Who are those people wringing their hands and gnashing their teeth in Atlanta?
They're the state lawmakers sobbing over the legislative redistricting maps released by a three-judge federal panel Monday. The maps were drawn by a non-partisan group with no interest in preserving incumbents' seats. And it shows.
There are seven Senate districts in which incumbents are in the same district, and in the House there are at least 30 such districts. One Columbus area House district has three of the Democrats' most senior and powerful members lumped together.
Clearly, many legislators will be out of work after this year's elections. But shed no tears for them. Lawmakers had a chance to draw their own districts, but they fell down on the job due to partisan feuding. So the federal court did it for them.
This isn't an activist court. The judges repeatedly urged legislators to develop their own district maps; technically, that option is still open, but it's virtually certain that the final map will be the one the court released Monday, or something close to it. There's simply not enough time to draw and get approved new boundaries before the primary season starts.
But it is dismaying that it took a court, rather than the legislature that's elected to represent the people, to draw districts that most accurately reflect the state's population and views.
The court's map greatly improves the Republicans' position in the House - even giving them a chance to take charge of that body. Current House makeup is 108 Democrats, 71 Republicans. The court's map, say experts, provides for only 88 safe Democrat seats, three short of a majority.
Republicans are also confident that under the new map they can hold their 30-26 Senate majority, perhaps even improve on it.
Democrats are putting on a brave front, claiming that the court map is not all that unfavorable to them. Maybe, but it's not nearly as favorable as it would have been if the court had let stand the outrageously gerrymandered districts cooked up three years ago when Democrats controlled both chambers and the governor's mansion.
The fact is, Democrats abused their power then - and now, despite their brave talk, they're going to lose much of their legislative power. And after 130 years of one-party rule, that's only fair.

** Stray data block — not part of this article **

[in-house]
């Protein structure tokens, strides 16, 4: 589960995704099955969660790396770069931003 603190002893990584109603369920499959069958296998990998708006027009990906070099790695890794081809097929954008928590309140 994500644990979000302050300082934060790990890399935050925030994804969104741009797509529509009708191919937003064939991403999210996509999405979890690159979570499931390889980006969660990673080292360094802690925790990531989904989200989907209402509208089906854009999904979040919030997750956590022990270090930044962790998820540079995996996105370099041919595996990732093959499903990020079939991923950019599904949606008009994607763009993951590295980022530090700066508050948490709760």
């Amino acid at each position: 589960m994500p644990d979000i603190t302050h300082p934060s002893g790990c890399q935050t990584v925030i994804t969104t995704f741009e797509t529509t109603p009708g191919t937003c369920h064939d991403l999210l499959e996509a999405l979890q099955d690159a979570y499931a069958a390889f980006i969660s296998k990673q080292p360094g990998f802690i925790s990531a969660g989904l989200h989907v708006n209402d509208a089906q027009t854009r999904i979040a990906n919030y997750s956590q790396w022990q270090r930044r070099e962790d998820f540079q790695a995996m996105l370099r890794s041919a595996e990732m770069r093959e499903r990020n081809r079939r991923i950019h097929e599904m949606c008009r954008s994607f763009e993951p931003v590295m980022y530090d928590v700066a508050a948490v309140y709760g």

National Democrats, as U.S. Sen. Zell Miller, D-Ga., often points out, have virtually abandoned the South. Hence, Georgia, like most Dixie states, is trending more conservative and Republican. Eventually, that has to be reflected not only in the congressional delegation, but also at the state and local levels. The new map does that.
Locally, none of Augusta's House members have been thrown into the same districts. But the 22nd Senate District is another matter.
GOP incumbents Randy Hall and Don Cheeks are both put in the 22nd, along with former longtime Democratic state Sen. Charles Walker - whom Hall upset by a razor-thin margin two years ago.
Walker's African-American base vote, a little over 51 percent in 2002, rises to nearly 55 percent under the court's proposed map. If Cheeks and Hall's GOP lawyers can't persuade the court to change the 22nd's boundaries, Walker's bid for a Senate comeback would be greatly strengthened.
Senate District 23, however, looks ripe for Republicans, and it has no incumbents - so could Cheeks or Hall move to that district? If they do, they might run into popular GOP state Rep. Sue Burmeister, who lives in the 23rd and says she may go for it.
Whatever happens, we hope the new General Assembly is not only more representative of a conservative Georgia - but also more adept at getting its work done.
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